The top player chosen by a voter, or jury member as they are technically called, gets 5 points, the 2nd best player gets 3 points and then the third best gets 1 point.

Then, there is the voting and calculations done. There is a slight weighting done here. So the points are calculated according to the category of voter – i.e. national team captain, national team coach and specialist journalist.

But the weighting has to be 1/3 from each category. So let’s say 100 national team coaches cast their votes and so do 100 national team captains. So far, so good, it is an equal split. But, if only 80 specialist journalists cast their votes, then the votes are weighted so that it is as if 100 votes were given from journalists.

I.e. we have to have equivalent weighting from the different groups. This stops for example if one group was heavily favoring one player it doesn’t skew the results.

So, the winner of the FIFA Ballon d’Or is that player who receives the highest weighted percentage of points using this electoral weighting. It is not really one person one vote as the votes are slightly altered to make each category equal in their importance.

What happens if there is a tie in the FIFA Ballon d’Or Award voting?

If there ever was a tie in the total number of weighted percentage of points between two or more players, then the player who had the most five point scores will receive the Ballon d’Or for that year.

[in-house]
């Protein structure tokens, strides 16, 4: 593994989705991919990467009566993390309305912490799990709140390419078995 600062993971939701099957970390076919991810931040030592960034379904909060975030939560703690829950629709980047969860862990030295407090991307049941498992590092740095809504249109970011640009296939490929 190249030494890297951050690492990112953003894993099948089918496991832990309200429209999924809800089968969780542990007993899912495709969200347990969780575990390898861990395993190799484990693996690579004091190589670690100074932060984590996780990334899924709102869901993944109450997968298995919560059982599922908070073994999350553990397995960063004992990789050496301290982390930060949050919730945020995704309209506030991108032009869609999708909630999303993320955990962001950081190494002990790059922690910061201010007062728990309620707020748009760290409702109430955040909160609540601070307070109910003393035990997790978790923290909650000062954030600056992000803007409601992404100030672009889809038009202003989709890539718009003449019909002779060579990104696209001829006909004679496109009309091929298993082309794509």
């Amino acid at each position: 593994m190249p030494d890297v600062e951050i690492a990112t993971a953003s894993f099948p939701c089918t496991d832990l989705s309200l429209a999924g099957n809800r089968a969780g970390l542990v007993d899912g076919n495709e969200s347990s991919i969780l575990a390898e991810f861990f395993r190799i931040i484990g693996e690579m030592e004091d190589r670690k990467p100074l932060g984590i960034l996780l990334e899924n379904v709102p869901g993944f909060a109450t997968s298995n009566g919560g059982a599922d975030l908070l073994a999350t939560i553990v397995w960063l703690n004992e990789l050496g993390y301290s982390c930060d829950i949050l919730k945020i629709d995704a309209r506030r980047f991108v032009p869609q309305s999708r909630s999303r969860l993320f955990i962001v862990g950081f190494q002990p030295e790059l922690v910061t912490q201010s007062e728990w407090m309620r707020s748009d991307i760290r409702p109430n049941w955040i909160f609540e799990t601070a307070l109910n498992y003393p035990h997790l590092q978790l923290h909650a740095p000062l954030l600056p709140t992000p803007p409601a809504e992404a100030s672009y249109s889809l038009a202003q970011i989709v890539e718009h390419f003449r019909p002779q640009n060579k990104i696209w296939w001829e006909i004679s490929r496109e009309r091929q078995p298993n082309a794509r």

If there is a tie at even that stage with two players having the same number of both percentage points and the total number of five point awards or the same number of votes in first place, then whoever had the most second place votes wins.

If even this is a draw, then both players will jointly receive the Award. It has never happened before.

The FIFA Ballon d’Or Voting Period

The voting period is typically between October and November 2016, and at least two-thirds of all voters must have voted for the Ballon d’Or Award to become official. If enough people have not voted in that period, then FIFA and the Amaury Group may extend voting by a week.

All voting is supervised and monitored by the accountancy firm PriceWaterhouseCoopers (PwC) as an independent party.

However, FIFA and the Amaury Group have had it put into the rules whereby they can disregard any vote at their own discretion when the voter has been involved with any “unethical and/or disreputable act(s) or undertaking(s). FIFA and the Amaury Group don’t need to publish this or even tell the person whose vote has been discarded.

For the FIFA Ballon d’Or 2015, 165 national team coaches, 162 national team captains and 171 media representatives voted. Messi received 41.33% of all votes ahead of Cristiano Ronaldo with 27.76% and Neymar 7.86%.

Messi chose Luis Suarez as his No. 1 vote. James Rodriguez as Captain of Colombia chose Ronaldo as his No.1 vote. And only Real Madrid players.

The most interesting vote was that of Portugese Coach Fernando Santos. Of course, he chose Ronaldo as his No. 1 vote. But in second place he had Lionel Messi! And Neymar in third place. But then he did go on to win Euro 2016. Maybe that was also a message to Ronaldo that the Coach is the Boss.

The Portugese media representative chose Messi in front of Ronaldo in her vote. That is also interesting. Maybe that is the real reason Ronaldo threw the microphone into the lake.


So there you have it. National team coaches, captains and one media representative from each country choose their favored players from the 23 choices given to them by the FIFA Football Committee.

Oh, and the Awards are “bestowed according to on-field performance and overall behaviour on and off the pitch.”